Venditte is a 24-year-old reliever who was 4-2 with 22 saves last season in 49 appearances split between Class A Charleston and Tampa. So why all the fuss over the 45th-round draft pick out of Creighton University?
Put simply, Venditte is one-of-a-kind, a “switch-pitcher” who is equally adept at throwing with his left or right hand. He is the only such talent in professional baseball, and Girardi is intrigued. Frankly, who wouldn’t be? Venditte wears a specially made six-fingered glove that includes two thumbs, and his minor league teammates have been known, according to one report, to call him “octopus.”
Not only that, Venditte appears to be a lot more than some circus act. He compiled a 1.87 ERA and a 1.069 WHIP last summer, striking out 87 while walking only 11 in 67.1 innings. His talent also caused an unintended comedy routine of sorts to break out in 2008 when he was matched up against a switch-hitter (see video below), which led to new rules being put into play by the Professional Baseball Umpire Corporation.
“I’ve wanted to see it all spring,” Girardi said. “I think it’s interesting.”
Hard to argue with that.
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Jake Diekman will miss at least half of the 2017 season
Rangers reliever Jake Diekman will have surgery on January 25 to help alleviate ulcerative colitis, an inflammatory bowel disease. As a result, the lefty will miss at least half of the 2017 regular season, Jeff Wilson of the Fort Worth Star-Telegram reports. Diekman was diagnosed with the illness when he was 11 years old. He has brought awareness to the Crohn’s and Colitis Foundation of America with a “Gut It Out” campaign.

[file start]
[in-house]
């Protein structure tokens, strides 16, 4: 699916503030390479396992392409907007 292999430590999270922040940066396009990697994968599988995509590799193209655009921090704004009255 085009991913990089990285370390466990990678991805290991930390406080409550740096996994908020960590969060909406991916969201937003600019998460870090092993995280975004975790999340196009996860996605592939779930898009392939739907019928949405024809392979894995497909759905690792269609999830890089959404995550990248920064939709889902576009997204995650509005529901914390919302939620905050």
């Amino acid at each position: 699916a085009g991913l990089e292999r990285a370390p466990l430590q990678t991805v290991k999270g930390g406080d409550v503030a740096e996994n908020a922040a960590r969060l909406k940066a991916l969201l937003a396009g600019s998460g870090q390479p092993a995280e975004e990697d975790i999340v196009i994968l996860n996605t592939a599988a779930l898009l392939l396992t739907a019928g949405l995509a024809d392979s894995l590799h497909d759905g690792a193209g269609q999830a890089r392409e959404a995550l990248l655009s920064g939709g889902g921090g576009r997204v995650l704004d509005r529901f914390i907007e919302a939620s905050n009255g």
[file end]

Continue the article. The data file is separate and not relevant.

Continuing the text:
Diekman, who turns 30 years old on Saturday, finished the 2016 campaign with a 3.40 ERA and a 59/26 K/BB ratio in 53 innings. He came to the Rangers from the Phillies in the Cole Hamels trade on July 31, 2015.
The Rangers and Diekman avoided arbitration last Friday, agreeing to a $2.55 million salary for the 2017 season.
It’s been on the verge of happening for a few days now, but now it’s official: the Toronto Blue Jays and Jose Bautista have reached a one-year deal with a mutual option. The deal is pending physical. An announcement making the deal official is expected later in week.
The exact financial figures have not been disclosed, but Jon Heyman reports that it will be in excess of the $17.2 million Bautista turned down when he turned down the Jays’ qualifying offer.
Bautista had a tough 2016, hitting .234/.366/.452 with 22 home runs and 69 RBI, and some clubs likely considered a long-term deal for the 36-year-old too risky, this leading to the relative lack of reported interest in Bautista by other clubs. But back-to-back ALCS appearances by the Jays and the success and popularity Bautista has experienced in Toronto make his re-signing there a pretty sensible move for all involved.